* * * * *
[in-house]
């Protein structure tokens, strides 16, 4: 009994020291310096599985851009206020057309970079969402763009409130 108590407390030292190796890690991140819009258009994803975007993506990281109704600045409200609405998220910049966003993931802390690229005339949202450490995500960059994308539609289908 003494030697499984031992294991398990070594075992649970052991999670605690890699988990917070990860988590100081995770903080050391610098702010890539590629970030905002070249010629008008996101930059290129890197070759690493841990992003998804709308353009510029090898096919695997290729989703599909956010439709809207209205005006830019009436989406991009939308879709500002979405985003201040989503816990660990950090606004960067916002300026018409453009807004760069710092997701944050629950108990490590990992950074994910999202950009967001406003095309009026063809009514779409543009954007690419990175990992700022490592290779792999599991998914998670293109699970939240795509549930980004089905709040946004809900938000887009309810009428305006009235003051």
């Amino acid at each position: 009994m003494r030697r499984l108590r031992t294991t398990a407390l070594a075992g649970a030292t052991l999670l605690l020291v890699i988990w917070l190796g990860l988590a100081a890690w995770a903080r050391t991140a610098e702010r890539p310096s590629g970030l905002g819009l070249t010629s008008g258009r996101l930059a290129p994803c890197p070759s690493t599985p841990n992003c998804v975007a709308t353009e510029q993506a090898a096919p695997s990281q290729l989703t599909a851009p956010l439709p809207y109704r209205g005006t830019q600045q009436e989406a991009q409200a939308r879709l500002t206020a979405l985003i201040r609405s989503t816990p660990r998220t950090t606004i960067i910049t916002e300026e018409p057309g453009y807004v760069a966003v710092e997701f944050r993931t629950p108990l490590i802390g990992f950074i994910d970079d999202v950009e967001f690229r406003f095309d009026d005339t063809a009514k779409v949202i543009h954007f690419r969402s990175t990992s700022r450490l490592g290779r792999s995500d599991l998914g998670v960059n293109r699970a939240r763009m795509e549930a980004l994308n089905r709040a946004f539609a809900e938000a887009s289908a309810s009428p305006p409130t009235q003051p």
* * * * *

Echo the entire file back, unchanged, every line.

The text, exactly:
[in-house]
């Protein structure tokens, strides 16, 4: 009994020291310096599985851009206020057309970079969402763009409130 108590407390030292190796890690991140819009258009994803975007993506990281109704600045409200609405998220910049966003993931802390690229005339949202450490995500960059994308539609289908 003494030697499984031992294991398990070594075992649970052991999670605690890699988990917070990860988590100081995770903080050391610098702010890539590629970030905002070249010629008008996101930059290129890197070759690493841990992003998804709308353009510029090898096919695997290729989703599909956010439709809207209205005006830019009436989406991009939308879709500002979405985003201040989503816990660990950090606004960067916002300026018409453009807004760069710092997701944050629950108990490590990992950074994910999202950009967001406003095309009026063809009514779409543009954007690419990175990992700022490592290779792999599991998914998670293109699970939240795509549930980004089905709040946004809900938000887009309810009428305006009235003051």
């Amino acid at each position: 009994m003494r030697r499984l108590r031992t294991t398990a407390l070594a075992g649970a030292t052991l999670l605690l020291v890699i988990w917070l190796g990860l988590a100081a890690w995770a903080r050391t991140a610098e702010r890539p310096s590629g970030l905002g819009l070249t010629s008008g258009r996101l930059a290129p994803c890197p070759s690493t599985p841990n992003c998804v975007a709308t353009e510029q993506a090898a096919p695997s990281q290729l989703t599909a851009p956010l439709p809207y109704r209205g005006t830019q600045q009436e989406a991009q409200a939308r879709l500002t206020a979405l985003i201040r609405s989503t816990p660990r998220t950090t606004i960067i910049t916002e300026e018409p057309g453009y807004v760069a966003v710092e997701f944050r993931t629950p108990l490590i802390g990992f950074i994910d970079d999202v950009e967001f690229r406003f095309d009026d005339t063809a009514k779409v949202i543009h954007f690419r969402s990175t990992s700022r450490l490592g290779r792999s995500d599991l998914g998670v960059n293109r699970a939240r763009m795509e549930a980004l994308n089905r709040a946004f539609a809900e938000a887009s289908a309810s009428p305006p409130t009235q003051p």